In Review: Angel: Season 11 #4

A fine conclusion that shines light onto one character's very distant past.

The covers: The Regular cover again features stunning artwork from Scott Fischer. Angel looks at the reader, while before him Fred falls backwards. Illyria is loosed from her body and sticks her left hand into Angel’s chest to halt her tumble. She’s entered at Angel’s heart, creating a shattered design on it, complete with a stream of blood that flows down his body. Behind him is an inhuman skull in profile against a vivid green background. The twist comes at the top of the skull, which has changed into this story’s volcano, with the background changing to yellow-orange. It’s as if the three characters are underwater. Outstanding! The Variant cover is by Jeff Dekal and it’s a dark delicacy. Angel looks to be holding his hands up to his head, but he’s actually holding an orange colored disc, similar to Xena’s chakram. Writhing within are two mirror images of Old One Illyria and the Old One that she battles. The image of Angel is great and in that frosty blue coloring he looks as though he’s seething. Great idea for a cover carried out excellently. Overall grades: Regular A+ and Variant A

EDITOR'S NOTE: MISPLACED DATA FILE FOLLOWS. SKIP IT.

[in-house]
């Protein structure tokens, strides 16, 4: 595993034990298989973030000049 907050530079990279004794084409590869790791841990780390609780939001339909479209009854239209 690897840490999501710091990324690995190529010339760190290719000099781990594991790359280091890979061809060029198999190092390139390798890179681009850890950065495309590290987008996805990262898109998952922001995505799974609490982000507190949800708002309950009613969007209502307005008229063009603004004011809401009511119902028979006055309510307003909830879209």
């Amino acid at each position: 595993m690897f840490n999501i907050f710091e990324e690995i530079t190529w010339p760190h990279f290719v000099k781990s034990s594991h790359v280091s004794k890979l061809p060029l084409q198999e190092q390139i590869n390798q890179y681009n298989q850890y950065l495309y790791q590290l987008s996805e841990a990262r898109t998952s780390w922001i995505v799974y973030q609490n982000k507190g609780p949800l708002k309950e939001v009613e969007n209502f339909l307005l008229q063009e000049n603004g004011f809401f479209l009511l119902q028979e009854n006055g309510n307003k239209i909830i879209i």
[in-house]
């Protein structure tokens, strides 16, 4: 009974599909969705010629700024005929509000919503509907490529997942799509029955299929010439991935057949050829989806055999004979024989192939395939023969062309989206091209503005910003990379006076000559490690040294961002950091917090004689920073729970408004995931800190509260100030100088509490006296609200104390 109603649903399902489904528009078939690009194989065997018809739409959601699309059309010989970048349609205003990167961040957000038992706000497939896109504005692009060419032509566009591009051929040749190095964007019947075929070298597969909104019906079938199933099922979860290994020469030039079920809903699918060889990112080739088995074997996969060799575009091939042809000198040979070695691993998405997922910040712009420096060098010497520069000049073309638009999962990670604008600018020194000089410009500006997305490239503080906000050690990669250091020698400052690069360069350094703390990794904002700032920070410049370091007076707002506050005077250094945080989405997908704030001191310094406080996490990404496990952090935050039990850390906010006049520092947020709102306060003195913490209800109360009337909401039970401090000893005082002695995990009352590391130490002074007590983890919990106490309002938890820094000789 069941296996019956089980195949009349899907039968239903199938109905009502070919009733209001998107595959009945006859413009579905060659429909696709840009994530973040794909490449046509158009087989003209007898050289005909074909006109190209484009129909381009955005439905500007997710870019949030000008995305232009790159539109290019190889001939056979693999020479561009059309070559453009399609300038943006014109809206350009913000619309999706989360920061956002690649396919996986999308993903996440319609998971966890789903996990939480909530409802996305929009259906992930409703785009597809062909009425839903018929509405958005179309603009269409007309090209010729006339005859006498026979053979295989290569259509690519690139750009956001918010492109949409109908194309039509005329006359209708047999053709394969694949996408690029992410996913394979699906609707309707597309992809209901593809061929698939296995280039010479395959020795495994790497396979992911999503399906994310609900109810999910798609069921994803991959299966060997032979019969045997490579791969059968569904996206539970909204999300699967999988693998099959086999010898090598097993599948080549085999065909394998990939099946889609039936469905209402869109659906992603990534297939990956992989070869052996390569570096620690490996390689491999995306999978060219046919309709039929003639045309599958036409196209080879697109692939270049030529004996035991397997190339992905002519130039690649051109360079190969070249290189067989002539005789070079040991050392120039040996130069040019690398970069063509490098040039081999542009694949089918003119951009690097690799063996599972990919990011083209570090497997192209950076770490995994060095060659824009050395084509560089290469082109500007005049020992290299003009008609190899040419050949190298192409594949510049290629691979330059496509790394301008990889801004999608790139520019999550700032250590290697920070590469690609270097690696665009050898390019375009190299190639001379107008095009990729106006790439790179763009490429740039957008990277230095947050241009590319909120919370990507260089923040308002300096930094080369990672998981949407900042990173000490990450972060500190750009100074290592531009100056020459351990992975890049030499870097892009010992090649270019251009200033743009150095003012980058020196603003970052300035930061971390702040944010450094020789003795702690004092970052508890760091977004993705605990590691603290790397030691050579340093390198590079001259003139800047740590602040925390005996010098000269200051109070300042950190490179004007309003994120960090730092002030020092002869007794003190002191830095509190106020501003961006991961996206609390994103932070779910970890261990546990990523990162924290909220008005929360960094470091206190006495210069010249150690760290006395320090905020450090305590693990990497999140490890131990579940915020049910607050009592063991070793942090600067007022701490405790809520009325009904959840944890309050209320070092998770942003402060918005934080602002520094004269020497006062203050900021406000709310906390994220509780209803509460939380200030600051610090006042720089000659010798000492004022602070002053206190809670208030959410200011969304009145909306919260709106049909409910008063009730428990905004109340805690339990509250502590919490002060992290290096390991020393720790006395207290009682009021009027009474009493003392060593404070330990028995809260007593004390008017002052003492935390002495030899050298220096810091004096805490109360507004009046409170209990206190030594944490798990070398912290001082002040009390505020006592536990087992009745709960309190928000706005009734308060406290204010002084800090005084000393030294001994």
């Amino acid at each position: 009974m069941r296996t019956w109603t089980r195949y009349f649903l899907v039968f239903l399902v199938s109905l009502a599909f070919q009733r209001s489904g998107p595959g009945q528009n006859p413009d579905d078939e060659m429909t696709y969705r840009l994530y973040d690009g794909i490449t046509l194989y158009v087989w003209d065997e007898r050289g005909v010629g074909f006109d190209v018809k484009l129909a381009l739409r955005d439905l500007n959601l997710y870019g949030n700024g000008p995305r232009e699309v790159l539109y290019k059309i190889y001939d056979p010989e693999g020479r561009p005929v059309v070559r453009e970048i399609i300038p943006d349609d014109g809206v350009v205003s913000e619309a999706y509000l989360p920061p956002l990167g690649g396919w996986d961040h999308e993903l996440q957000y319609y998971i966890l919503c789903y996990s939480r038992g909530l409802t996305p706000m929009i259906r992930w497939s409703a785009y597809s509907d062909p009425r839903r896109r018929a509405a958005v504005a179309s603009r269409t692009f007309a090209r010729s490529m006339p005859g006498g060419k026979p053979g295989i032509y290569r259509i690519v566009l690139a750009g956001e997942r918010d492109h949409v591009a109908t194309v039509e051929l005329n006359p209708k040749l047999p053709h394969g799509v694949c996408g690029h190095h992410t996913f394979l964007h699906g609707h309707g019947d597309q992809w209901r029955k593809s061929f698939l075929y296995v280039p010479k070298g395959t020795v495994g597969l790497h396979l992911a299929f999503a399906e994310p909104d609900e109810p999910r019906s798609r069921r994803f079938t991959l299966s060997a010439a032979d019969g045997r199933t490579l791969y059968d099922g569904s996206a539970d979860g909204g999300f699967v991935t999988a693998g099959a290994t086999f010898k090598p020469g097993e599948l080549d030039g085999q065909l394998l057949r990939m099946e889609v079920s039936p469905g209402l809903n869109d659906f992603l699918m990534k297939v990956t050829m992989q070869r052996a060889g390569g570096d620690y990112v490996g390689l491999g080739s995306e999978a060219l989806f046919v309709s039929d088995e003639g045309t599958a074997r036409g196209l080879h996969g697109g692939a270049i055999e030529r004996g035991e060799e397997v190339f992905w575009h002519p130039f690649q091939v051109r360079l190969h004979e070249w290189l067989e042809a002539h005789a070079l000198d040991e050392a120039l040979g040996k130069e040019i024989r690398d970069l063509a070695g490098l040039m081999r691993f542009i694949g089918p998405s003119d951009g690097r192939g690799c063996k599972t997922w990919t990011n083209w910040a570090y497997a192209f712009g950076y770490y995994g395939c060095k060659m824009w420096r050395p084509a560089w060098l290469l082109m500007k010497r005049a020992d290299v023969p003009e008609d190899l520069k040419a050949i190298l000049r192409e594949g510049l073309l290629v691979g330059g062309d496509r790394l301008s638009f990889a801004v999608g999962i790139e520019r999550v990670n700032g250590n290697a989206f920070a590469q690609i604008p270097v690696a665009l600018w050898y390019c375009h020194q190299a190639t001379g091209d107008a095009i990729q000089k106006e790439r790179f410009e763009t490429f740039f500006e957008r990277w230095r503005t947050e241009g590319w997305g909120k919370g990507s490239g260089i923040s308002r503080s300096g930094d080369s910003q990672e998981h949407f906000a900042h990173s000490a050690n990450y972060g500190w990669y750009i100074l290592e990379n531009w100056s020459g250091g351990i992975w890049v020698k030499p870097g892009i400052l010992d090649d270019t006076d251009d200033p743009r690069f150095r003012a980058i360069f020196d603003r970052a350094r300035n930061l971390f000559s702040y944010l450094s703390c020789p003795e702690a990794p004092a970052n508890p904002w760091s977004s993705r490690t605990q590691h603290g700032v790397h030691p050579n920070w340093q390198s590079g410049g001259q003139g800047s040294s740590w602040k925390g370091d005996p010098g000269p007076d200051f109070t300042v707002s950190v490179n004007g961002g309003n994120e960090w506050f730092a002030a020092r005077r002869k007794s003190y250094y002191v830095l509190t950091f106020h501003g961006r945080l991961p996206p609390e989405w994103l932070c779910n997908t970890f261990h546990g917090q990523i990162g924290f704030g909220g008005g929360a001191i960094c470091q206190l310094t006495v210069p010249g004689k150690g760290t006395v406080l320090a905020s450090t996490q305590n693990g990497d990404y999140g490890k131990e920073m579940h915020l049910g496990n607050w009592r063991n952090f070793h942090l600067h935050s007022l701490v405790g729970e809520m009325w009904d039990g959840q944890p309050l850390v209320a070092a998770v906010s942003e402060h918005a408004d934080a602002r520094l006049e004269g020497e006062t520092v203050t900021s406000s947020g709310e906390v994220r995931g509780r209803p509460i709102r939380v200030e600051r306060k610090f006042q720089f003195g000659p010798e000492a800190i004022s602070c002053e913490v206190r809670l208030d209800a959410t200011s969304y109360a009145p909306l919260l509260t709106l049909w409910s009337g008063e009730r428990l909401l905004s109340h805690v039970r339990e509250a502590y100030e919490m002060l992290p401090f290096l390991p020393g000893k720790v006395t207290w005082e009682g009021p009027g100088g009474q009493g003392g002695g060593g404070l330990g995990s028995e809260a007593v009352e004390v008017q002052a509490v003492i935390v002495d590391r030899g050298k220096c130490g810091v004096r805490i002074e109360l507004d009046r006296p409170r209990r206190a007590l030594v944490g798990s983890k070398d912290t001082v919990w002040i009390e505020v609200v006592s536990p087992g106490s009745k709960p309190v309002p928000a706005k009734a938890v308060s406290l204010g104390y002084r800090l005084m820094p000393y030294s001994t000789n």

The story: This is the final installment of “Out of the Past” by Corinna Bechko and she shakes things up immediately. The locals have come to kill Illyria and Angel, plus the volcano is about to erupt. Angel pleads with her to do something, rather than stand about impotently. “You time travel! Take us back a little so we have more. Or move us forward. All of this already happened. Let history follow its own course.” She says she can’t and that’s when the denizens arrive with weapons ready. She proclaims her identity, but they aren’t sure it’s her, after all “Illyria would never consent to wear such a mortal form.” That’s when a character from a previous year reappears. He convinces them to pause in their attack, allowing her to use her magic to levitate him, cementing her proof as their goddess. Resolved to now do what she says, the group is stopped from moving by yet another character returns and chaos erupts. The battle that follows is major and ends in an appropriate way, with Illyria hopefully gaining some wisdom from Angel. Just as it seems all is well, Page 14 has them encounter their true foe. This conflict is unexpected, with the dialogue providing insight into a character. This paradoxical situation left me feeling mixed. I liked the conversation, but it did seem odd to even be occurring. It made the larger character seem much more intelligent than shown in the previous three issues. If this character always had the capability to be this smart, this dialogue could have occurred much sooner and alleviated the dangers sooner. That said, I did like the conclusion, which propels the pair of protagonists onto their next adventure. This story is Joss approved, so it’s recommended for all fans to check out. Overall grade: B+